15

Some Material Design apps use the "close" icon instead of the more common "back" icon in the toolbar, for example:

enter image description here

(From https://stackoverflow.com/questions/27125340/material-close-button-in-toolbar-instead-of-back)

Are there any guidelines on this? Or is the best aproach to choose what feels most appropriate?

9

Oh, I'm sorry to give you this standard answer on UX.SE, but really it depends.

It depends on whether or not you're closing the page or moving back from the page. It depends on whether or not you're closing the product, because you don't need/want it or moving away from it.

Personally, a closing icon is related to delete and destroy, and that's not what you're doing in this case. You are moving from one page to another either back or forward, which make me feel that arrows are better than X:s. X terminates and arrows navigate.

So if you are navigating - use arrows. If you're deleting, use X.

7

There are official guidelines on this—here.

From the guidelines:

The “X” used in a full-screen dialog differs from an up arrow, which indicates the view’s state is constantly being saved. For example, an up arrow used in Settings indicates all changes are committed immediately without explicit confirmation or cancel actions.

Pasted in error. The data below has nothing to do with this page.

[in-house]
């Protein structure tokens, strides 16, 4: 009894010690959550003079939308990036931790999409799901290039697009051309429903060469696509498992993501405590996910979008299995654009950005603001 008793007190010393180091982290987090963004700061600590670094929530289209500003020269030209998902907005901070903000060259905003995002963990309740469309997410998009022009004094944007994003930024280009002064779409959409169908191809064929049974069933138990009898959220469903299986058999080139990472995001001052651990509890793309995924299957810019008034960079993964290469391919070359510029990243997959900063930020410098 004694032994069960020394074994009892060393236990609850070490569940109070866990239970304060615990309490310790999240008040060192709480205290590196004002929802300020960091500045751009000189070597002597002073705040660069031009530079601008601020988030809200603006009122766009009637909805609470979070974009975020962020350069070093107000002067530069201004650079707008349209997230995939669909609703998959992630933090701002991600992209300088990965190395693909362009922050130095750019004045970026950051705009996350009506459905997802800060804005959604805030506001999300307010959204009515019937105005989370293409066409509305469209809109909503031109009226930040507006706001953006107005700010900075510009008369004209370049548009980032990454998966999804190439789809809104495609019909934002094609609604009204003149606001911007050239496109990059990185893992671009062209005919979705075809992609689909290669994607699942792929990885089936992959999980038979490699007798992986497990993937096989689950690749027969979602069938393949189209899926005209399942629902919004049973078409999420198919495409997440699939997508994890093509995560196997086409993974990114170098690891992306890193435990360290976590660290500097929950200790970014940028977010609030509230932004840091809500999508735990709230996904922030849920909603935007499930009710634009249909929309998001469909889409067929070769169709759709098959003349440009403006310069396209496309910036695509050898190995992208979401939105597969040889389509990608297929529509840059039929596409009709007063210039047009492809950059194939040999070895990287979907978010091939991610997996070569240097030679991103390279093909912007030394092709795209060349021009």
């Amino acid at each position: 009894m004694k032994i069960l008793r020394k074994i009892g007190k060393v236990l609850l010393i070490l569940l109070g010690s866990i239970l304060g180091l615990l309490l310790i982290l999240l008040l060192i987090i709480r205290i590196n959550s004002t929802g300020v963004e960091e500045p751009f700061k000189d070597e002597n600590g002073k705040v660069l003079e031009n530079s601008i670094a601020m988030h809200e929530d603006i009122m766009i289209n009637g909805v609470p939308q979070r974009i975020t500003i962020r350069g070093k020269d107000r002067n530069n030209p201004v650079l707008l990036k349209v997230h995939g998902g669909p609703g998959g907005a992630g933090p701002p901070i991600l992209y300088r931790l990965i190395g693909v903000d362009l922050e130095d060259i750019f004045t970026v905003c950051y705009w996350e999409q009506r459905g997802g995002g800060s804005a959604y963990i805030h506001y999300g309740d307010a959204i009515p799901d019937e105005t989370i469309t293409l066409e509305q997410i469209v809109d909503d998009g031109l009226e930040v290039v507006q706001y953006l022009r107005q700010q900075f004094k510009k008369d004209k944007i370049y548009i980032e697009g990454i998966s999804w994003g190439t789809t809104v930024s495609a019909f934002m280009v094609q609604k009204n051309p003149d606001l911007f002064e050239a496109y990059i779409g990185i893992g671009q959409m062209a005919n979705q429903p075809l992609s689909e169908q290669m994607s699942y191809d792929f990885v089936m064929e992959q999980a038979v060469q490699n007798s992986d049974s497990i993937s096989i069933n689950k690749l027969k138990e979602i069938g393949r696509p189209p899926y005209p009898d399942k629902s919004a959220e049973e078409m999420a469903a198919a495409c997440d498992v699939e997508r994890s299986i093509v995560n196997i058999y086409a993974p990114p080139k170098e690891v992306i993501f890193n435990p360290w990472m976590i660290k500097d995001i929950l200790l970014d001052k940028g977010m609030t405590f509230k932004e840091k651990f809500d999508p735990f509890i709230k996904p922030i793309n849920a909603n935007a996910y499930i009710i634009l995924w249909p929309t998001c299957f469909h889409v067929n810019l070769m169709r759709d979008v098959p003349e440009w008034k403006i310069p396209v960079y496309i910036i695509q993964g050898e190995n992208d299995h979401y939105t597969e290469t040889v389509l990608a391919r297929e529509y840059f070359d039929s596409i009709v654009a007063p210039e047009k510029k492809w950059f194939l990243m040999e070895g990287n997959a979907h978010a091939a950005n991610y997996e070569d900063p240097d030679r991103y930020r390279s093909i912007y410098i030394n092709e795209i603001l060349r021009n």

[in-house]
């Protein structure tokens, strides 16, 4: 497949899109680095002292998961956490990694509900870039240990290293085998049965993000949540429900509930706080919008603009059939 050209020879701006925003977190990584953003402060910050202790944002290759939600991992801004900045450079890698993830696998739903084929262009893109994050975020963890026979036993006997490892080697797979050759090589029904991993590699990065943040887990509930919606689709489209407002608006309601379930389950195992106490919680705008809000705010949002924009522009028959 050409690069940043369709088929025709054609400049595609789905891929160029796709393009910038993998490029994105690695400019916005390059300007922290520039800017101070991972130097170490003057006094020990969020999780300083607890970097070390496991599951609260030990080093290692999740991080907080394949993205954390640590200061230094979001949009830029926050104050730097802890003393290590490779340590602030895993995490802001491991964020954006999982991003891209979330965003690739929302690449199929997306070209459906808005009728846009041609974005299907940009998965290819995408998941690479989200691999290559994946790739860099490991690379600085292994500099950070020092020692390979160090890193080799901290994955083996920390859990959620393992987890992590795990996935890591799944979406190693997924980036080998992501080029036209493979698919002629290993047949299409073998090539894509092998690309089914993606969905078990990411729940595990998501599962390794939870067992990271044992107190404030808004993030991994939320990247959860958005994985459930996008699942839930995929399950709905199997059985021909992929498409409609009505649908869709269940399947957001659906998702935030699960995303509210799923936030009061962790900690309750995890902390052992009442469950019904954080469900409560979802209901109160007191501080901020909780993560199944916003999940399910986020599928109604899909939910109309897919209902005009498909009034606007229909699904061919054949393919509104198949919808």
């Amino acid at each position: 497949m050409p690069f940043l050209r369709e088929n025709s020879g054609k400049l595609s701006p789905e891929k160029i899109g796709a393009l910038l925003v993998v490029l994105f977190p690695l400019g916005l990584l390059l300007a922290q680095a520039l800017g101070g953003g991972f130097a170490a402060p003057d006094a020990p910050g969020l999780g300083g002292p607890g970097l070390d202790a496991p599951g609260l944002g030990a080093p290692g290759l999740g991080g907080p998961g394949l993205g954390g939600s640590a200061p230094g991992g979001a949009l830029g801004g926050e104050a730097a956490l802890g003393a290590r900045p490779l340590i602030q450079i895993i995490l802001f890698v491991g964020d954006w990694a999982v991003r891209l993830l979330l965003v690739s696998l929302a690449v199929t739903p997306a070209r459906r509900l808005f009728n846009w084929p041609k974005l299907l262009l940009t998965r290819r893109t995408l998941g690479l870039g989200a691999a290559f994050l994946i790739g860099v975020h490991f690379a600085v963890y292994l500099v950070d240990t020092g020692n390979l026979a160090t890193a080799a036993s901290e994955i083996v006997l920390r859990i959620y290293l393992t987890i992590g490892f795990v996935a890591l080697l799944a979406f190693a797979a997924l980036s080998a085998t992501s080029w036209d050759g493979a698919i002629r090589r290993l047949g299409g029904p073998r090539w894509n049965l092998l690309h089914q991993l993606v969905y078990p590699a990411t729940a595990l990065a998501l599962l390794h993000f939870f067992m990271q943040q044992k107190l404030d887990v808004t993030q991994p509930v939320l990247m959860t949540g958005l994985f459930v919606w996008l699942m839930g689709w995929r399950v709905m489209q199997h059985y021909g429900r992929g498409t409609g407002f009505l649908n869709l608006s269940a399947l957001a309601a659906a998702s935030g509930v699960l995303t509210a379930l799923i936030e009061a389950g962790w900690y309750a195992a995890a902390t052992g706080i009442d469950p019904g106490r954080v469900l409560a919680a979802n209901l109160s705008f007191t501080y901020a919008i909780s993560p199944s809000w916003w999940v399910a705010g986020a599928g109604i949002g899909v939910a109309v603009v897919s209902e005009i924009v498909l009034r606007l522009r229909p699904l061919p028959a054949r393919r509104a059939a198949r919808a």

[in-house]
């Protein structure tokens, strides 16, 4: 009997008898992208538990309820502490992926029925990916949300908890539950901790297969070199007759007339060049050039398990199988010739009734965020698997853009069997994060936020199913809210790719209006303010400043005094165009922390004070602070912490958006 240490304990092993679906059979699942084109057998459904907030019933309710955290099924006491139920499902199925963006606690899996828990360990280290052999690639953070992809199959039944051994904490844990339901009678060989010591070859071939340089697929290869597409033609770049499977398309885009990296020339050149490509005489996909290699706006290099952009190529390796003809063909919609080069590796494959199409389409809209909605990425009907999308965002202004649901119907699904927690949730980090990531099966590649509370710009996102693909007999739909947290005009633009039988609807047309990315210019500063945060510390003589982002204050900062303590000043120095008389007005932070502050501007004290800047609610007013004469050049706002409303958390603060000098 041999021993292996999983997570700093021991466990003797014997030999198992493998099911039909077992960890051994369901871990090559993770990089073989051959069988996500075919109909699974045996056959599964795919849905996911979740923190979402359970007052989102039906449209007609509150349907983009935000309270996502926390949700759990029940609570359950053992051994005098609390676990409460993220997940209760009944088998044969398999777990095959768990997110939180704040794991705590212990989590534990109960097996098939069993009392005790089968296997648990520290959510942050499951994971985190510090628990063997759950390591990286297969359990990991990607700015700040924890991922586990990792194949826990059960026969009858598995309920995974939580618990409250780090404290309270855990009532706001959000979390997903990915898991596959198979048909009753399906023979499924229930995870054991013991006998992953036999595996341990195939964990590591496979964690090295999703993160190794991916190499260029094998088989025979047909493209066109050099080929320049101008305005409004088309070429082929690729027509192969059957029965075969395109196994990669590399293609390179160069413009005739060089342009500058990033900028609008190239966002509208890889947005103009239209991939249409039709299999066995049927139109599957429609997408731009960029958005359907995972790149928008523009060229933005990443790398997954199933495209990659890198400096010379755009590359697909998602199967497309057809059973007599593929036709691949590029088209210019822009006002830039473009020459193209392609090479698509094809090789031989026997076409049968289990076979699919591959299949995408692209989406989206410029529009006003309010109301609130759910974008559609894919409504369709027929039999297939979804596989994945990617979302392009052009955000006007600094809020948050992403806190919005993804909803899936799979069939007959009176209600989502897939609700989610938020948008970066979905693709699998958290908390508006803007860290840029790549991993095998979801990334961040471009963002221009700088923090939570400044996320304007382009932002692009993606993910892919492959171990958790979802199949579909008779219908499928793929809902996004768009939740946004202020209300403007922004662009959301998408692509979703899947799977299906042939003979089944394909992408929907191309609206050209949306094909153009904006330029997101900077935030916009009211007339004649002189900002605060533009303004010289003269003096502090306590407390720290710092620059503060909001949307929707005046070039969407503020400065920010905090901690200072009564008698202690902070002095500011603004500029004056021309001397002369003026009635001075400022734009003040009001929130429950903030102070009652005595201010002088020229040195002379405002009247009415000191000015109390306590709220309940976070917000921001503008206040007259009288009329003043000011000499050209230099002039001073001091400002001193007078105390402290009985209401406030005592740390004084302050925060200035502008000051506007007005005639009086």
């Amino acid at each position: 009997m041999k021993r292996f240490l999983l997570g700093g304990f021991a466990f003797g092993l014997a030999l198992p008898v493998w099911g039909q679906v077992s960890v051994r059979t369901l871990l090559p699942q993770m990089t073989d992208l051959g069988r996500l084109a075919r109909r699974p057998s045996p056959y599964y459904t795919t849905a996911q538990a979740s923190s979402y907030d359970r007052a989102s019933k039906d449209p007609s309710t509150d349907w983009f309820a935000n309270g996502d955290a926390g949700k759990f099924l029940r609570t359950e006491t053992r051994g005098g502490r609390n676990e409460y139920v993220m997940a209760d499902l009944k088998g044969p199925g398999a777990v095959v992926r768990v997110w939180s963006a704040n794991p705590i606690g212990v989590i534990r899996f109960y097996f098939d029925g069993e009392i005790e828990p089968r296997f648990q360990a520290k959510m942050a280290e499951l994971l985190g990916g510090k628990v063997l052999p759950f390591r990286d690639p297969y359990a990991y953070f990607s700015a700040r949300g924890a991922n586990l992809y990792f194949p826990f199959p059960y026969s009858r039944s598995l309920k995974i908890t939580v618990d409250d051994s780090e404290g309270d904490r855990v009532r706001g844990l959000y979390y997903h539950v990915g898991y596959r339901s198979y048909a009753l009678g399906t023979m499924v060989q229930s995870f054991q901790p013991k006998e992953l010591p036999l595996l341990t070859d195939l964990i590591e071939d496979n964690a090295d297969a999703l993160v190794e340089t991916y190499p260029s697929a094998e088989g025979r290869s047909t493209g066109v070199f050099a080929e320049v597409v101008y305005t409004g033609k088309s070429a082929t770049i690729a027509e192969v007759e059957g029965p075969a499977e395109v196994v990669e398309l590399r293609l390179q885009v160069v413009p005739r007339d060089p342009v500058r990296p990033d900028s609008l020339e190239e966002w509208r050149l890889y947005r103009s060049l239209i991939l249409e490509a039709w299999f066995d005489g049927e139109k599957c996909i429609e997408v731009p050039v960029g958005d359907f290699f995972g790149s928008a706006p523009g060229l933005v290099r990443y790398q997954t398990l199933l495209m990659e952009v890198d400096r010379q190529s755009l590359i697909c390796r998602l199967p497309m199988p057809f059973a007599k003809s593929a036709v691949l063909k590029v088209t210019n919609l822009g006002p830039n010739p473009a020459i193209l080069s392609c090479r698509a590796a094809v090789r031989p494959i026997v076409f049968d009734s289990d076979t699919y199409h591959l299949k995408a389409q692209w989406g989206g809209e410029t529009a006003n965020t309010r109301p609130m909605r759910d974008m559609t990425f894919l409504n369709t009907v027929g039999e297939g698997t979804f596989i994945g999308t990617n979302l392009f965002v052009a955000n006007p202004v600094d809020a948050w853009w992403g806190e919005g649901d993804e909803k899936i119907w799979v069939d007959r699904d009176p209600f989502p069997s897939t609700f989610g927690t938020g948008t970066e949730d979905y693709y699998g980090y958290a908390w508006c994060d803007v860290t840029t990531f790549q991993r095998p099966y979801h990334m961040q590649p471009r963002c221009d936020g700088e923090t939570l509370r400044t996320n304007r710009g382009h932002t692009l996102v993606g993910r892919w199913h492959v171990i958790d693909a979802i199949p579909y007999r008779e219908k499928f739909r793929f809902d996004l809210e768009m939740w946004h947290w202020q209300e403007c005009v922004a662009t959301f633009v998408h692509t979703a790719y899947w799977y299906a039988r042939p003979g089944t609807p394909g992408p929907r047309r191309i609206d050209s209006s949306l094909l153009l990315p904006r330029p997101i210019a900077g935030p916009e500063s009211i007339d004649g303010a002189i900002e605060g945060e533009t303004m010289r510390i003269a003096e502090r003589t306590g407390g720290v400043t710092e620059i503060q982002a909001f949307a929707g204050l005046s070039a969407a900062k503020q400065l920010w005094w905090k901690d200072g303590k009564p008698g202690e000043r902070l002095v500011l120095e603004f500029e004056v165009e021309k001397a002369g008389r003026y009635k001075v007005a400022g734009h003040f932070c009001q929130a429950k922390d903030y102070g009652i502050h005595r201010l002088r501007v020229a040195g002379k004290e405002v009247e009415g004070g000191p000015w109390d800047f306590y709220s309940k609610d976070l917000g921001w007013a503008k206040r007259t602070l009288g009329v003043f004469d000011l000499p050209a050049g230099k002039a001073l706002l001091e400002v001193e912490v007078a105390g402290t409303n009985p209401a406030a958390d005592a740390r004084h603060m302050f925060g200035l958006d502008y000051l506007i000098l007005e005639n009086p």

As for its behavior:

Both the discard action (the “X” at the top left of the screen) and the Back button close the full-screen dialog and discard changes.

("Back button" here refers to the system's back button, not the left-pointing Up arrow that is used within an app.)

  • 1
    In short: Use the back arrow when the view's state is constantly being saved, and use the X when another action is required to save the state (e.g. a "submit" button). – Joe Lapp Nov 18 at 4:05
5

As Benny says, it depends on the overall navigation metaphor/paradigm of the app. In one app I built, the metaphor was a home page, and the user opened additional windows on top to view details on entities/objects. They were all full screen (not like pop up dialogs), but the metaphor was "layers" instead of navigation steps. In that case, the X was appropriate to remove the top layer and return to the previous screen. In another app, the navigation metaphor was more of a breadcrumb, where back and forward arrows (like a browser) as more appropriate.

So, if your navigation is stack or layer based, I say X

If your navigation is path or graph based, I say Arrows

I think that is why, since there's a layer or z-dimension to Material Design, the app went with the X icon.

  • Disagree. Material Design always recommends stacking / layering screens on top of one another for parent-child navigation, see this page from the guidelines. By your rationale then, we should always use X's instead of arrows. I think @Benny Skogberg's advice is much better. – Vicky Chijwani May 30 '16 at 10:06

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